Bruichladdich has been putting out NAS/multi-vintage releases in their trademark blue bottles under the Laddie Classic/Classic Laddie name holding down the lower end of the lineup since 2009. The name was inverted in 2013 when it became part of their Scottish Barley project alongside a more heavily peated Port Charlotte version.
All of these have striven to showcase what the distillery considers to be its core profile - clean malt flavors with some coastal influence. These have all been from American oak casks, though they have been a mix of ex-bourbon, ex-sherry (at least in the early iterations), an ex-red wine. The Scottish Barley releases have all been bottled at 50% without coloring or chill filtration.
I purchased this sample from Dramtime.nl
Bruichladdich The Classic Laddie Scottish Barley
Nose: pleasantly mild earthy peat funk, round fresh malt - less youthful than expected, a little bit of red wine and oak in the background. After adding a few drops of water it turns into something like WIPs Kilkerrans with the peat integrating and turning into something like ginger cookies.
Taste: pleasant malt sweetness up front with a little heat and oak underneath, continues in the same vein towards the back where it picks up some light red wine, a bit of gentle peat, and a little more oak. After dilution it becomes more rounded with the red wine tucking into the background while the peat spreads out and integrates, resulting in a much more enjoyable profile.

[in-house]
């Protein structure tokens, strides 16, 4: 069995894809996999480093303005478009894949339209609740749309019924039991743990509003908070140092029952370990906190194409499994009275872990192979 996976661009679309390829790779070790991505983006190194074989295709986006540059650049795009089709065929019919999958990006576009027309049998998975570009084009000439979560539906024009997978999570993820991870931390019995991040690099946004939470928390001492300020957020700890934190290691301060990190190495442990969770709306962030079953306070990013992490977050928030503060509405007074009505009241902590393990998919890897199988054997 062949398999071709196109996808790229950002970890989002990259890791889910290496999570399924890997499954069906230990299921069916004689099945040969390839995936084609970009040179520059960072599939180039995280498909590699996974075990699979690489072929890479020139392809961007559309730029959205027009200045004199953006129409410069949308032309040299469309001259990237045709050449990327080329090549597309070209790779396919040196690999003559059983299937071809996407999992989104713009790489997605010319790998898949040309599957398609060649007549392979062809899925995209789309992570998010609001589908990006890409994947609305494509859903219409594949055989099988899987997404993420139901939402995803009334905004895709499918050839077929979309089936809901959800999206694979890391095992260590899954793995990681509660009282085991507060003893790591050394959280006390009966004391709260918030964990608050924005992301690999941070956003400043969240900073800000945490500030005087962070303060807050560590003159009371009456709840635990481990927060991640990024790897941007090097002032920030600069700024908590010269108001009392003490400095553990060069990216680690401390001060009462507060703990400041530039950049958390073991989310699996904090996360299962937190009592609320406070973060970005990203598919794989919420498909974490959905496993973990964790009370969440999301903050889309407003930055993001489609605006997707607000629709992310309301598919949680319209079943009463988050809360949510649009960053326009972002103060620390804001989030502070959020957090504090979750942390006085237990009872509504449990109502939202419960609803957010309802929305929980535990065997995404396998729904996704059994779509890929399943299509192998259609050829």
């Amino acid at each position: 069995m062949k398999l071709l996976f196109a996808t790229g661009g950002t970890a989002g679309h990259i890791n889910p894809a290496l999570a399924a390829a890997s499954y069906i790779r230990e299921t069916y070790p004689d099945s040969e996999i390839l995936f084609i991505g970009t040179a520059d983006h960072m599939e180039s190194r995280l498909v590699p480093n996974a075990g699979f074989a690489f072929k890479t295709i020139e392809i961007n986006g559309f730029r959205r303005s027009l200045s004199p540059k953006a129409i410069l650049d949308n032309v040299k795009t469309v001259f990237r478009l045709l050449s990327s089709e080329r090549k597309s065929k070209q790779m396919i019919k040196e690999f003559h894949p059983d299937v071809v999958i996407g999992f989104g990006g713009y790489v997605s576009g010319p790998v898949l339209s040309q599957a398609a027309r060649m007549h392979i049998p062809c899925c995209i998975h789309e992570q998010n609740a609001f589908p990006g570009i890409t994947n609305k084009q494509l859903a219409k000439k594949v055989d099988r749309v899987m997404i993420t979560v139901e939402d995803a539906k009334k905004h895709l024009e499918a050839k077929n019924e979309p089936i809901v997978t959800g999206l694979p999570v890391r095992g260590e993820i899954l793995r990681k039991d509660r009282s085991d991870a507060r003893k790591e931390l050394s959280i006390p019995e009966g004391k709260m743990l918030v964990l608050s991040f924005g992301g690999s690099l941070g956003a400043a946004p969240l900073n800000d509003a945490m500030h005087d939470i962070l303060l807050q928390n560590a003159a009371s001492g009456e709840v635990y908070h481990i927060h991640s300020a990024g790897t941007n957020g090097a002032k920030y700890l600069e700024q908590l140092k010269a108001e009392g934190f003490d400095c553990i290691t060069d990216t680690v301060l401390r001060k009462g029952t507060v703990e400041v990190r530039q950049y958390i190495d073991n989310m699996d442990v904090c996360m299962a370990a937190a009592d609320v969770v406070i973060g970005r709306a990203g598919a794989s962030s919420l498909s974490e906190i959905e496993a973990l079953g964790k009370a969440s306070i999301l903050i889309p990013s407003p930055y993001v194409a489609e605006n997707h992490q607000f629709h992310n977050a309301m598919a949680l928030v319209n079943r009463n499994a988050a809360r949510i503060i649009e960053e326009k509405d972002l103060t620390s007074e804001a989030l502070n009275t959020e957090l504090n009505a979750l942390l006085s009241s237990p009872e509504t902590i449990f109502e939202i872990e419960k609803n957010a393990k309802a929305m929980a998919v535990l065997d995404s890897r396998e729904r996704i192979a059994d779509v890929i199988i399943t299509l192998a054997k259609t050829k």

Finish: balanced clean malt, earthy peat, oak, and a bit of red wine
This continues to gives me hope that Bruichladdich finally has their spirit under control. There's a little bit of their funk at full strength, but it reads closer to the very mild peat of the 12 Year Second Edition than the over the top weirdness of Laddie Ten. Speaking of which, while this is nominally part of their 'unpeated' lineup, this absolutely tastes lightly peated. I have no clue whether that is how they choose to malt the barley for this release or if it is picking up the remnants of their Port Charlotte and Octomore runs from the washbacks and stills, but either way it has similarities to Hazelburns that come off as peated.
I might consider buying more if I could find it around the $40 mark. Especially with water it hits a lot of the notes I look for from Bruichladdich, though it is missing the salinity that would take it up a notch. As it stands this is a competent malt that reminds me of early Kilkerran WIP releases, well-suited for times when you don't want to think too hard about what you're drinking. By the same token there is nothing here to dazzle, but sometimes that's exactly what you're looking for.
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